Milk from Sand by Leonila V. Montgomery


The information that the world received about life behind the Iron Curtain in the 1940’s and 1950’s was only about powerful rulers and famous performers.  We learned little about the regular citizen’s life, and nothing about what it was like growing up in Stalinist Russia. This memoir begins with a smart and strong-willed little 2-year-old with a photographic memory meeting the Germans and Partisans in 1941.  After the War, she takes you on her childhood adventures, encountering Communist Party commissars, being hungry and poor, attending summer Pioneer camp, her cow and pig, schooling by Communist Party teachers, Russian boys, atheism class, learning wonderful banned poetry, the death of Stalin, the challenges at Moscow University, and working on communal farms. The reader follows detailed and personal memories of a clever little girl as she grew and developed into young adulthood in that harsh and fear-filled country.


Praise for Milk from Sand:

"In this collection of memories, a bright, tough, adventuresome kid, by no means a saint, takes you into the post-World War II Soviet world.  She works around overwhelming evil, keeps a step ahead of it, survives it--and still sees like a child.  Her voice could not be more authentic, the world it describes more immediate. She grows into womanhood.  Unless someone like Lilia leads me into that post-WWII Soviet world, it might overwhelm me.  Definitely want her on my side."  –John Kotre, PhD, Psychologist, author of White Gloves: How We Create Ourselves Through Memory.


Excerpt from a review by Yolimari,

“I expected to experience sadness while reading a book full of anecdotes about growing up poor and in fear. To my surprise, Lilia infused her anecdotes with sagacity and levity…The most significant aspect of this book is that it is a primary source about growing up in communist Russia. Many people to this day support communism without knowing how it was growing up and living in a society ruled by it. Lilia's book brings to the surface truths about this type of regime.”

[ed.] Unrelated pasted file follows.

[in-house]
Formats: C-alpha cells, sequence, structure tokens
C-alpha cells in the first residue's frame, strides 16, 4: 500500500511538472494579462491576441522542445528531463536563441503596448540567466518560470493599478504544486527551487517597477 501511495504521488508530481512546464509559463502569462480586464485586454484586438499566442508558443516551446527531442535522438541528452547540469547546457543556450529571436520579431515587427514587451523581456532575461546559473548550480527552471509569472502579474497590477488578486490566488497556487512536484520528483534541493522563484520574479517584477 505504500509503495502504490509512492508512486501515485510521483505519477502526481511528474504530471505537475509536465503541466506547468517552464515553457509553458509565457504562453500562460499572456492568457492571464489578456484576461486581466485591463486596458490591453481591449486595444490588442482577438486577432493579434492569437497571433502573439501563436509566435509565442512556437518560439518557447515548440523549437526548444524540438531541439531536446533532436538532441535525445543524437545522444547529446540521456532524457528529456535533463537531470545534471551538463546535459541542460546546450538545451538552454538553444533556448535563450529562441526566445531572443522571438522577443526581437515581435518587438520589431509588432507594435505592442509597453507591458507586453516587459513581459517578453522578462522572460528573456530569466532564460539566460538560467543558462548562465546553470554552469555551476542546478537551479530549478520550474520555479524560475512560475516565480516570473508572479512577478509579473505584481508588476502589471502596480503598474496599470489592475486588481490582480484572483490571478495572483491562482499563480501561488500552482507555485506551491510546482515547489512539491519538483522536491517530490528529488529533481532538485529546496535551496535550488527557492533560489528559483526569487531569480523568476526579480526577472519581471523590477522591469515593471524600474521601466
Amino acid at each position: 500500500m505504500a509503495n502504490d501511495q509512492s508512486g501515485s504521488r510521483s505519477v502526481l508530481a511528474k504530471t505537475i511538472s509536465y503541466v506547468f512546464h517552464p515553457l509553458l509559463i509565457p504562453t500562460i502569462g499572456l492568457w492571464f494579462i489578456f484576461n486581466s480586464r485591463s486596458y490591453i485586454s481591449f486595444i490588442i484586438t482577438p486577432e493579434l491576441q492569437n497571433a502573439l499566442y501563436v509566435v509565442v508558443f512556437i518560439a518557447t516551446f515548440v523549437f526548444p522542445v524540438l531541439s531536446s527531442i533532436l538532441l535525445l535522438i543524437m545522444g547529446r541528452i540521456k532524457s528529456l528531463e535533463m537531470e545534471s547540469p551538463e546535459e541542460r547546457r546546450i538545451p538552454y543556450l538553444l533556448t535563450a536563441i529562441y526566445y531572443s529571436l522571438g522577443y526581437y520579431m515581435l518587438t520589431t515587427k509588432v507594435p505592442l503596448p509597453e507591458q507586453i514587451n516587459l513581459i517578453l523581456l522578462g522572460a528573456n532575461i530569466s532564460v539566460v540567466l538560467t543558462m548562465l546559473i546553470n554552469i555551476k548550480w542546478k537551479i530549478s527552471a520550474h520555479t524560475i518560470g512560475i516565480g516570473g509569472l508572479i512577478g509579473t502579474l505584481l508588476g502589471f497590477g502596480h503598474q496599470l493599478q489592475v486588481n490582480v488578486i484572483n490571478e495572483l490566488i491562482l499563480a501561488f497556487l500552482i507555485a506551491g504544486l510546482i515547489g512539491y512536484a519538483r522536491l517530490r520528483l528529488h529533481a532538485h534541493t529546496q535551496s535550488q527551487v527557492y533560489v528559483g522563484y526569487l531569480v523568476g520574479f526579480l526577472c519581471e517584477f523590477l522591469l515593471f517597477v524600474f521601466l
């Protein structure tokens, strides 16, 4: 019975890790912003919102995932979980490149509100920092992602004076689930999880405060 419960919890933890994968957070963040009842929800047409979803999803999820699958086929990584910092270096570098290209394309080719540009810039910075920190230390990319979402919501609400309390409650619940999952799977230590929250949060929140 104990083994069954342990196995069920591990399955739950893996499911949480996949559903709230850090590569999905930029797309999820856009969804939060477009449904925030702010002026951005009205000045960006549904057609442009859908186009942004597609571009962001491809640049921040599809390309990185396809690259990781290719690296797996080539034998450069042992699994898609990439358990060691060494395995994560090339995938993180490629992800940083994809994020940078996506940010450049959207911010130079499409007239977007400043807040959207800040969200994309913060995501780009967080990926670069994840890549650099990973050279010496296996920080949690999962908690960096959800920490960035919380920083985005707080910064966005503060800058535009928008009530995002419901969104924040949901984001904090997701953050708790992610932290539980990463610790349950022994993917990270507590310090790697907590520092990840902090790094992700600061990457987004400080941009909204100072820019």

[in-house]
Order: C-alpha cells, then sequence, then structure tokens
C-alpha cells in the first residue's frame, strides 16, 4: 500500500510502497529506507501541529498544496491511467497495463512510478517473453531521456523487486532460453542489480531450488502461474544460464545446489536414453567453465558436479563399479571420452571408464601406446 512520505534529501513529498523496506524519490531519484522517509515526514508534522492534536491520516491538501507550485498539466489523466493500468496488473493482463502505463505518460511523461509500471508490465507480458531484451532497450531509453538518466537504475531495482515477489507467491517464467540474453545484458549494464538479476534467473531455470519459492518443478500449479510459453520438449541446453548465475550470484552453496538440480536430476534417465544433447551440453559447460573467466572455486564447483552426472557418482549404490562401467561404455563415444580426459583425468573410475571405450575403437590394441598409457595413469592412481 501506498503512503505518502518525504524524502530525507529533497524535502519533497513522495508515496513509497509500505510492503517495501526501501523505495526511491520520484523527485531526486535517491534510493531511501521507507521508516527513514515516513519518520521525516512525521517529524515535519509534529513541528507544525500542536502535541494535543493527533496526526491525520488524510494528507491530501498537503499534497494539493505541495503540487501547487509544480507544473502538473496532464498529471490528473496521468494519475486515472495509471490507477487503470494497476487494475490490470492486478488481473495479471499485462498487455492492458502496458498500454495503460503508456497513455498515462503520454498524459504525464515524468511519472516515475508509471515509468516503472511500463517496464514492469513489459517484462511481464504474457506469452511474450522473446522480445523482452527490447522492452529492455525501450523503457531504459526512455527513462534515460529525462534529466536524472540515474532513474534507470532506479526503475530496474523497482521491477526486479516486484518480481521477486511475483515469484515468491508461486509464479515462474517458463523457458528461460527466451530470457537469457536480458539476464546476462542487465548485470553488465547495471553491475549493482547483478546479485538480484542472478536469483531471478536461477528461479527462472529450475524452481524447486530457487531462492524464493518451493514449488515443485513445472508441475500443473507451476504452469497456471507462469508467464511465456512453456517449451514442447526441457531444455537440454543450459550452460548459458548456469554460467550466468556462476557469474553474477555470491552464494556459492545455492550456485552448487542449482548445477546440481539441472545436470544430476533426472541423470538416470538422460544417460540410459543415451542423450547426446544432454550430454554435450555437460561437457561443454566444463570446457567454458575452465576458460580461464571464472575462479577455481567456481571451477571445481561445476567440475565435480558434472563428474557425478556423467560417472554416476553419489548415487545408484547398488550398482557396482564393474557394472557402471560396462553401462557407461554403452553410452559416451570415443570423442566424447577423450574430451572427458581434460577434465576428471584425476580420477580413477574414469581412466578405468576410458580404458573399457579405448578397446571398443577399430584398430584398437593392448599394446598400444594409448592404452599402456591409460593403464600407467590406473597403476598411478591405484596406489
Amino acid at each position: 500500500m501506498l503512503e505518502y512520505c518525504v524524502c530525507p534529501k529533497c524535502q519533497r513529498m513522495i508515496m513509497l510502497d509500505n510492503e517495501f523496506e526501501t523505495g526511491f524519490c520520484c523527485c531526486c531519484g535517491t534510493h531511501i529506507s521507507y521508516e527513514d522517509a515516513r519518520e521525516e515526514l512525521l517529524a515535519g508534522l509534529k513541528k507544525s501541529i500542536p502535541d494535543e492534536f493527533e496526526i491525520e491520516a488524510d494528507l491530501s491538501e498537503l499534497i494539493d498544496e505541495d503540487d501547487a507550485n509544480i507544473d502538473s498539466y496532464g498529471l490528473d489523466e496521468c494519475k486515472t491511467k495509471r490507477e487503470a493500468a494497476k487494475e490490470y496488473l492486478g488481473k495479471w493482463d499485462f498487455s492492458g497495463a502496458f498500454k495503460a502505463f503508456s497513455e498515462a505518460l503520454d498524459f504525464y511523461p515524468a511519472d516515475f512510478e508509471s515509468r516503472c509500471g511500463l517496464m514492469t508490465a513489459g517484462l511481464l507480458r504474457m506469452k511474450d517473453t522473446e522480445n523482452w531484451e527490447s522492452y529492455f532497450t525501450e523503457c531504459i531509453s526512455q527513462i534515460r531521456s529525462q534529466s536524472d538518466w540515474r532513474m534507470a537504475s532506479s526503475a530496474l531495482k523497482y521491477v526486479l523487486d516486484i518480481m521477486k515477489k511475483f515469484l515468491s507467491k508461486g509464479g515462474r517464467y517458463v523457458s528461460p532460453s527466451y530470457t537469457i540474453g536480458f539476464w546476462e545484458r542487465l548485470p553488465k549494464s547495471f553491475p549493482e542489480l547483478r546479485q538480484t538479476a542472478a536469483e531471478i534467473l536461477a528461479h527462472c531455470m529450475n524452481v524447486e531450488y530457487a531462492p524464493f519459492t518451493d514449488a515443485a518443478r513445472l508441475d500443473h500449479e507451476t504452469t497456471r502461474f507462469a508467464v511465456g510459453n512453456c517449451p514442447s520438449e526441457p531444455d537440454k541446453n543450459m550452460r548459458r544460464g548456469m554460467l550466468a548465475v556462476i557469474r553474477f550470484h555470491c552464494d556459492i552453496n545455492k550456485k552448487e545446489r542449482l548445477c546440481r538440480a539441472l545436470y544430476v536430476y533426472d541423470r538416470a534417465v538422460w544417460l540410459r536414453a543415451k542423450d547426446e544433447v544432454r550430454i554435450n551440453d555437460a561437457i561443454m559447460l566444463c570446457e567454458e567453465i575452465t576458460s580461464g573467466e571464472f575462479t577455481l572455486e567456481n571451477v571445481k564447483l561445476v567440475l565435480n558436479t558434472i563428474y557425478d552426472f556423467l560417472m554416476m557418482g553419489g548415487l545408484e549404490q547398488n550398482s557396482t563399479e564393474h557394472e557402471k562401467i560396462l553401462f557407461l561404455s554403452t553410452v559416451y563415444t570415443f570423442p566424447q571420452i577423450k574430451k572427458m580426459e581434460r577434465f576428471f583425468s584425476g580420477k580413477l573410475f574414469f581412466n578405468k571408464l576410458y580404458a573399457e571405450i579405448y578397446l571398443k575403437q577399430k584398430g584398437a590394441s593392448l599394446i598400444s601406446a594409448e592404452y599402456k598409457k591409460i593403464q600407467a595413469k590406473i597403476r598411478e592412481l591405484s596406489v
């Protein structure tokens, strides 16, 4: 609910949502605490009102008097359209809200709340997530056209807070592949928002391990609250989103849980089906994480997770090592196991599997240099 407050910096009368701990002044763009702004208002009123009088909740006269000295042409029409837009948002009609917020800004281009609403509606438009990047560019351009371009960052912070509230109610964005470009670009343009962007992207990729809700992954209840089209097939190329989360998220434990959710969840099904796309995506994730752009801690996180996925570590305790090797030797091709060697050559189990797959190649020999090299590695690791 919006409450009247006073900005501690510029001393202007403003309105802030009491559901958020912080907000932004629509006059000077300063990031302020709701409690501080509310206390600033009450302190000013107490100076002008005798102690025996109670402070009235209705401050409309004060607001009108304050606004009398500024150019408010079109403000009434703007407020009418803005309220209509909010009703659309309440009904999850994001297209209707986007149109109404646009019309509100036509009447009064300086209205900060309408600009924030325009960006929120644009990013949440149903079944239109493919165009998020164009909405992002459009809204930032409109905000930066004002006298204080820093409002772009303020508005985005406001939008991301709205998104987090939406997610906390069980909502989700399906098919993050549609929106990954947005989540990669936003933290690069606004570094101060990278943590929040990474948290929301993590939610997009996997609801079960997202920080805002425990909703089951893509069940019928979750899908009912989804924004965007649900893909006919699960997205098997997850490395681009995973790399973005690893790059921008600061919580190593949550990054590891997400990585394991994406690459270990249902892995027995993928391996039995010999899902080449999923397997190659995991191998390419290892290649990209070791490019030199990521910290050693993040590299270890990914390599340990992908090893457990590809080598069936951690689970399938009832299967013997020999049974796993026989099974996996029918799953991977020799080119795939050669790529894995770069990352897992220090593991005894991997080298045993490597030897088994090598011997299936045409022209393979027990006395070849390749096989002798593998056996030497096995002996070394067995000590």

“I read your book one afternoon this week. Could not put it down as you told your history in such an open and honest way. it had me riveted to my chair, afraid to read what was next and yet I had to! Your Dad was amazing and made you who you are today.  Bravo.  Hugs.” –Lynda, Cincinnati Ohio


“I am just in love with Lilitchka....the stories are so wonderful. Her personality is so heart-warming... the little hungry troublemaker that made a successful, resilient beautiful woman. Thanks for this wonderful mental vacation of a read...a vivid window into those times. i have passed it onto my daughter because i think the stories will make her laugh and make her a better person and stronger woman, too.”–Janice Palaganas, RN, PhD, Boston


 “I read Leonila’s book in one sitting this morning.  I have enjoyed it.  Would you come talk to my class?”–Professor Cathy Frierson, University of New Hampshire, Russian Studies Dept, author of Children of the Gulag, and Silence Was Salvation: Child Survivors of Stalin's Terror and World War II in the Soviet Union.


“I finished reading your book yesterday and I think it’s terrific. It’s very effective and affecting to hear the story of life in Russia told by a child – through her childhood and into adulthood. The difficulties you endured, and the resilience you showed throughout so many different forms of oppression! It’s inspiring and humbling. I confess I had a little trouble in the beginning believing that such a young child could do some of the things you did, but eventually it becomes clear that you were a remarkable child in a remarkable family living in remarkable times. The writing also captures your speech patterns perfectly. I felt like I was hearing you talk to me.” –Nancy, New York City


“The book gave fascinating glimpses into a closed society, dominated by a fortress mentality and motivated by a crusading ideology. This is therefore a story not only of a young Russian girl growing up in a family of resisters and then in the austerities of postwar Russia but of growing up in a world utterly foreign, and therefore all the more fascinating, to American readers. Such readers can't help but wonder how they would have fared under such trying circumstances.”–Charley Finn, poet, author of Please Hear What I'm Not Saying


“Have read the book that Lilia wrote.  What a strong person she is.  Interesting that she lived under the communist for so long, and yet how she coped/survived and came away strong.  Her family was a big factor.”–Barb, Ohio

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